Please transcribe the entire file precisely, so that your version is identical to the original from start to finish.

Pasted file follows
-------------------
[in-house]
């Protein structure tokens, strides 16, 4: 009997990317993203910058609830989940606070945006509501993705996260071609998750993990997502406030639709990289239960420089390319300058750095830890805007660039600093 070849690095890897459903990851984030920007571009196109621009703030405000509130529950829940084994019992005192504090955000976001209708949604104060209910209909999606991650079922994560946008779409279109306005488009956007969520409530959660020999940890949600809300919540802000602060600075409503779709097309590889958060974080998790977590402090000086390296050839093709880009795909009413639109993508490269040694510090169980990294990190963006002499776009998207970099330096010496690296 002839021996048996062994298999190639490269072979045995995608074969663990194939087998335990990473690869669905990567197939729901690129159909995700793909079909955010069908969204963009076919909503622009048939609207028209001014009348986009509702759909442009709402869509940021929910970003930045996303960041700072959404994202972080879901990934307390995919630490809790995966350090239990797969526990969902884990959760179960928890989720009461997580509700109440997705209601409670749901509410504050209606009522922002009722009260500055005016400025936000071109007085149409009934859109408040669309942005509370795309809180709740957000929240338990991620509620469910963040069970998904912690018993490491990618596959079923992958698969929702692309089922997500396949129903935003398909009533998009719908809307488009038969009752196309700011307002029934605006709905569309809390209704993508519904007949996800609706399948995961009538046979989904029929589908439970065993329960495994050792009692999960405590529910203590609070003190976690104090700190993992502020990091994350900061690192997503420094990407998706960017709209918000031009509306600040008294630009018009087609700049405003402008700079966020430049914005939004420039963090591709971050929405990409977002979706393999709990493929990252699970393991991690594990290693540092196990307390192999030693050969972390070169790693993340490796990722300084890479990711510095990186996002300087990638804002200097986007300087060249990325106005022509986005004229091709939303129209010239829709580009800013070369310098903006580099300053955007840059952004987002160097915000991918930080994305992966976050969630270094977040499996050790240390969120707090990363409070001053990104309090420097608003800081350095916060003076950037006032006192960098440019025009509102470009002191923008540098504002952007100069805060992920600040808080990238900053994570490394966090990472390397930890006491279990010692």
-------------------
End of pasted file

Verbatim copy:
[in-house]
């Protein structure tokens, strides 16, 4: 009997990317993203910058609830989940606070945006509501993705996260071609998750993990997502406030639709990289239960420089390319300058750095830890805007660039600093 070849690095890897459903990851984030920007571009196109621009703030405000509130529950829940084994019992005192504090955000976001209708949604104060209910209909999606991650079922994560946008779409279109306005488009956007969520409530959660020999940890949600809300919540802000602060600075409503779709097309590889958060974080998790977590402090000086390296050839093709880009795909009413639109993508490269040694510090169980990294990190963006002499776009998207970099330096010496690296 002839021996048996062994298999190639490269072979045995995608074969663990194939087998335990990473690869669905990567197939729901690129159909995700793909079909955010069908969204963009076919909503622009048939609207028209001014009348986009509702759909442009709402869509940021929910970003930045996303960041700072959404994202972080879901990934307390995919630490809790995966350090239990797969526990969902884990959760179960928890989720009461997580509700109440997705209601409670749901509410504050209606009522922002009722009260500055005016400025936000071109007085149409009934859109408040669309942005509370795309809180709740957000929240338990991620509620469910963040069970998904912690018993490491990618596959079923992958698969929702692309089922997500396949129903935003398909009533998009719908809307488009038969009752196309700011307002029934605006709905569309809390209704993508519904007949996800609706399948995961009538046979989904029929589908439970065993329960495994050792009692999960405590529910203590609070003190976690104090700190993992502020990091994350900061690192997503420094990407998706960017709209918000031009509306600040008294630009018009087609700049405003402008700079966020430049914005939004420039963090591709971050929405990409977002979706393999709990493929990252699970393991991690594990290693540092196990307390192999030693050969972390070169790693993340490796990722300084890479990711510095990186996002300087990638804002200097986007300087060249990325106005022509986005004229091709939303129209010239829709580009800013070369310098903006580099300053955007840059952004987002160097915000991918930080994305992966976050969630270094977040499996050790240390969120707090990363409070001053990104309090420097608003800081350095916060003076950037006032006192960098440019025009509102470009002191923008540098504002952007100069805060992920600040808080990238900053994570490394966090990472390397930890006491279990010692």